This upcoming week features a number of marquise matchups against playoff-bound teams that have elite defenses. Take for example the Houston Texans facing off against the New England Patriots. New England has been historically great this year against the pass, allowing a paltry 158 yards through the air, second behind only the San Francisco 49ers. Does this mean that I'd automatically sit Deshaun Watson and DeAndre Hopkins, knowing that their final numbers will be diminished? No. I'd have to have some truly incredible alternative options to consider sitting talent like that. And odds are if Watson and Hopkins are on your team, you invested in their stock early enough in drafts that they are cornerstones of your franchise. Though it is possible that you perhaps have Lamar Jackson or Chris Godwin as alternatives, not everyone has that luxury. To put it bluntly, stick your "elite" options, re-examine your mid-range starters, and severely tinker or modify your FLEX choices depending on matchups.

Here are a few players that are likely being treated as FLEX options in 12-14 team leagues that I'm advocating as a pickup this week:

Benny Snell (RB - PIT) James Conner appears no closer to returning and the Steelers square off against the Cleveland Browns - a team that allows an average of nearly 125 rushing yards per game. Snell will likely see another 18-22 touches if Conner is ruled out again, with Samuels assisting in pass-catching duties.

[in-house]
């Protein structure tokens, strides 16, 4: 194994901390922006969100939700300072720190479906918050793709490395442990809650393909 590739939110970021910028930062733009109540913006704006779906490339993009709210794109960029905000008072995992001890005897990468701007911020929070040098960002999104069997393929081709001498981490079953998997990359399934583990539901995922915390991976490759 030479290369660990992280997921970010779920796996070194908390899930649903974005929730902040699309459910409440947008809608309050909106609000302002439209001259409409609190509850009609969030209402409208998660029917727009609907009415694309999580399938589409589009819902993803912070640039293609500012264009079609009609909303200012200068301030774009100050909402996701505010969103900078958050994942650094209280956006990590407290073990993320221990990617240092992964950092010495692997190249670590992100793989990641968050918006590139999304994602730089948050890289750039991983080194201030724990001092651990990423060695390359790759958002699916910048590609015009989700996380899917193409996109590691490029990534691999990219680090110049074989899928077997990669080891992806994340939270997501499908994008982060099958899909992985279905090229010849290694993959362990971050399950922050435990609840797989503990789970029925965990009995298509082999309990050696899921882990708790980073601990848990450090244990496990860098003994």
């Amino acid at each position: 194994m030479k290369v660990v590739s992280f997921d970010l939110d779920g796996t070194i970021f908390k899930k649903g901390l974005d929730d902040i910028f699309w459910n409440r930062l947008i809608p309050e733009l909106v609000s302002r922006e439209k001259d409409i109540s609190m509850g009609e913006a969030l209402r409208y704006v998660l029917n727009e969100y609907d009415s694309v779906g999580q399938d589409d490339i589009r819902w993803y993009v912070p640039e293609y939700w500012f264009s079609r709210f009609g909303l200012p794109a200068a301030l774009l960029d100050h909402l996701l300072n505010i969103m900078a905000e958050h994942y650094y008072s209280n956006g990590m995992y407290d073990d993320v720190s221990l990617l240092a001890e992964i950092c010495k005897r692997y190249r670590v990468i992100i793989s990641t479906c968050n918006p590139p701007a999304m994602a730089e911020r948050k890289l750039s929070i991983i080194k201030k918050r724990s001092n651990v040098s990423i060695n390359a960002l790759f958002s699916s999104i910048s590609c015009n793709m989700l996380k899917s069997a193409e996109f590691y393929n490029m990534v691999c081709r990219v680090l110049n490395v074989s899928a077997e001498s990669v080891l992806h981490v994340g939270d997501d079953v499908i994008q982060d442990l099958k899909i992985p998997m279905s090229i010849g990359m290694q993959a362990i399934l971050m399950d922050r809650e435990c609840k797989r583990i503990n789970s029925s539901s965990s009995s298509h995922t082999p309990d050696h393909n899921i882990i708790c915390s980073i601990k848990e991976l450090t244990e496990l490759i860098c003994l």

Patrick Laird (RB - MIA) Anyone following my Twitter feed of late knows for my affinity for the former California Golden Bear. He is the best pass-catching back in Miami by far, and Kalen Ballage is truly awful. The Dolphins aren't going anywhere this season, and it makes sense for them to give their most talented players more time down the stretch.

Robby Anderson (WR - NYJ) At this point I've given up attempting to project Anderson's week-to-week numbers - his utilization is nonsensical. That aside, his stretch in the middle of the season where he went into hibernation mode resulted in a mass drop phase, and there is a chance that he's now available. Much as it pains me to say this, the Jets are currently rolling, and they take on the Cincinnati Bengals.

Anthony Miller (WR - CHI) Trusting anyone to actually produce on the Chicago Bears has also been folly (outside of Allen Robinson). With that stipulation aside, Miller has produced consecutive double-digit point weeks in a PPR format, and the team squares off against the Detroit Lions. Seeing as how the Lions allow over 275 passing yards a game (third worst in football), Miller presents a nice pivot.





Owners who are currently OUT of the playoffs

Hey, you tried. The important part now is to keep on trying, play the spoiler role if at all possible, and prepare for next season. In redraft formats where teams are refreshed on a yearly basis, simply set your lineup with the highest projected points possible and keep your fingers crossed to end things on a high note.

In keeper or dynasty leagues, take a look at who may be available on the waiver wire and see if they present value at a lower cost. This especially holds true for players that were placed on the IR, or rookies that didn't blossom. A few players come to mind….

Andrew Luck/Rob Gronkowski - Perhaps there is a chance (stronger in Gronk's case) that they get the itch to play football again in the 2020 season.

Cam Newton/Ben Roethlisberger - I'd expect both signalcallers to be back next year, and neither backup has played well enough to immediately get them out of the picture.

John Ross - Played well during the early going of 2019 - still a young talent with plenty to prove. Perhaps another year off or finding a new home will do him good.

Jerick McKinnon - Hey, remember him? It is very doubtful that the 49ers bring him back given the depth of the position. Maybe he can perform well as the starter or scatback on another team.

Chin up, there is always next year!